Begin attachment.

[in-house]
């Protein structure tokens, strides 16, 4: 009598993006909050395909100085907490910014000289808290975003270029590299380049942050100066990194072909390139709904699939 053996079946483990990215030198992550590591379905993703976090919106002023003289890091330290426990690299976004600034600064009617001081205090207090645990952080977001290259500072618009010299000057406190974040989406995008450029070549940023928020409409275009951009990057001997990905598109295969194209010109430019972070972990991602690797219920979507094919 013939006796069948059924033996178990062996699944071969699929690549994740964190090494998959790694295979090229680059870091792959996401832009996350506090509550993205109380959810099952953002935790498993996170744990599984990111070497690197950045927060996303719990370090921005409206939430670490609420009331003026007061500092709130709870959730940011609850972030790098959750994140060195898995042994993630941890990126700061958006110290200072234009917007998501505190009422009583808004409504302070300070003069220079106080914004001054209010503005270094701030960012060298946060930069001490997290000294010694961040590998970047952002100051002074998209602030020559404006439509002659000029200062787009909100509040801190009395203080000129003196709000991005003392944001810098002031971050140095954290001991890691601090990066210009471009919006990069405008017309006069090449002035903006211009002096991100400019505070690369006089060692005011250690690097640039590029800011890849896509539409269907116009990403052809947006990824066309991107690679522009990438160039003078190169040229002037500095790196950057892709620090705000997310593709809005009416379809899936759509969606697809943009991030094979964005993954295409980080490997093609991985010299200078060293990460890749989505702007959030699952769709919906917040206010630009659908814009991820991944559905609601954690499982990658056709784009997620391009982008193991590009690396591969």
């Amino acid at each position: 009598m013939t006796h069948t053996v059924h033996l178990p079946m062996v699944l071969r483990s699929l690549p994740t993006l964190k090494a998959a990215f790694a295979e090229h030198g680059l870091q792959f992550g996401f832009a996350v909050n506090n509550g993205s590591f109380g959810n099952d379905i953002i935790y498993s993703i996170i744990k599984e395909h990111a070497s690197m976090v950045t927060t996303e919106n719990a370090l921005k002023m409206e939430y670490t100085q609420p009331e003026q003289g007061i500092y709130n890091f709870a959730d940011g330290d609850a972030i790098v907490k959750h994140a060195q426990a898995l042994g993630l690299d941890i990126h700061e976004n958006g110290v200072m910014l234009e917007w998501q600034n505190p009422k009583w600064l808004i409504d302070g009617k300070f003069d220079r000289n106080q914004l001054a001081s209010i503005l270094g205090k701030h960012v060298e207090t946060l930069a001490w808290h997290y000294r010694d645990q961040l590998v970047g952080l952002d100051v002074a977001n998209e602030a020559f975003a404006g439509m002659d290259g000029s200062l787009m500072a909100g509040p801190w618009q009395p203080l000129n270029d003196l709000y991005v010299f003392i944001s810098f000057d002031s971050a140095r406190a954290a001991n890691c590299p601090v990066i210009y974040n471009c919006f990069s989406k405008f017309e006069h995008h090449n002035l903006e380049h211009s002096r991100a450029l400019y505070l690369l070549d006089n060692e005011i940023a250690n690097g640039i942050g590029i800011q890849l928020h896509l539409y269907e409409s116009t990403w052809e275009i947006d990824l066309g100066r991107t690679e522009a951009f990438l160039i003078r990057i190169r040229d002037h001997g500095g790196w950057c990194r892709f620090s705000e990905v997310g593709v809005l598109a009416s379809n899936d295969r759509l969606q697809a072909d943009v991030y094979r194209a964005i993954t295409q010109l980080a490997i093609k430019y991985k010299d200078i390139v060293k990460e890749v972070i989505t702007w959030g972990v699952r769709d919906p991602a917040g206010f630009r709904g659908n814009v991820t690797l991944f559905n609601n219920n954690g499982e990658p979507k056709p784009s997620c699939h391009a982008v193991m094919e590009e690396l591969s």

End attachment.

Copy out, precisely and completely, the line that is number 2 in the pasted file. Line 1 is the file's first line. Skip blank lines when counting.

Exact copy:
């Protein structure tokens, strides 16, 4: 009598993006909050395909100085907490910014000289808290975003270029590299380049942050100066990194072909390139709904699939 053996079946483990990215030198992550590591379905993703976090919106002023003289890091330290426990690299976004600034600064009617001081205090207090645990952080977001290259500072618009010299000057406190974040989406995008450029070549940023928020409409275009951009990057001997990905598109295969194209010109430019972070972990991602690797219920979507094919 013939006796069948059924033996178990062996699944071969699929690549994740964190090494998959790694295979090229680059870091792959996401832009996350506090509550993205109380959810099952953002935790498993996170744990599984990111070497690197950045927060996303719990370090921005409206939430670490609420009331003026007061500092709130709870959730940011609850972030790098959750994140060195898995042994993630941890990126700061958006110290200072234009917007998501505190009422009583808004409504302070300070003069220079106080914004001054209010503005270094701030960012060298946060930069001490997290000294010694961040590998970047952002100051002074998209602030020559404006439509002659000029200062787009909100509040801190009395203080000129003196709000991005003392944001810098002031971050140095954290001991890691601090990066210009471009919006990069405008017309006069090449002035903006211009002096991100400019505070690369006089060692005011250690690097640039590029800011890849896509539409269907116009990403052809947006990824066309991107690679522009990438160039003078190169040229002037500095790196950057892709620090705000997310593709809005009416379809899936759509969606697809943009991030094979964005993954295409980080490997093609991985010299200078060293990460890749989505702007959030699952769709919906917040206010630009659908814009991820991944559905609601954690499982990658056709784009997620391009982008193991590009690396591969």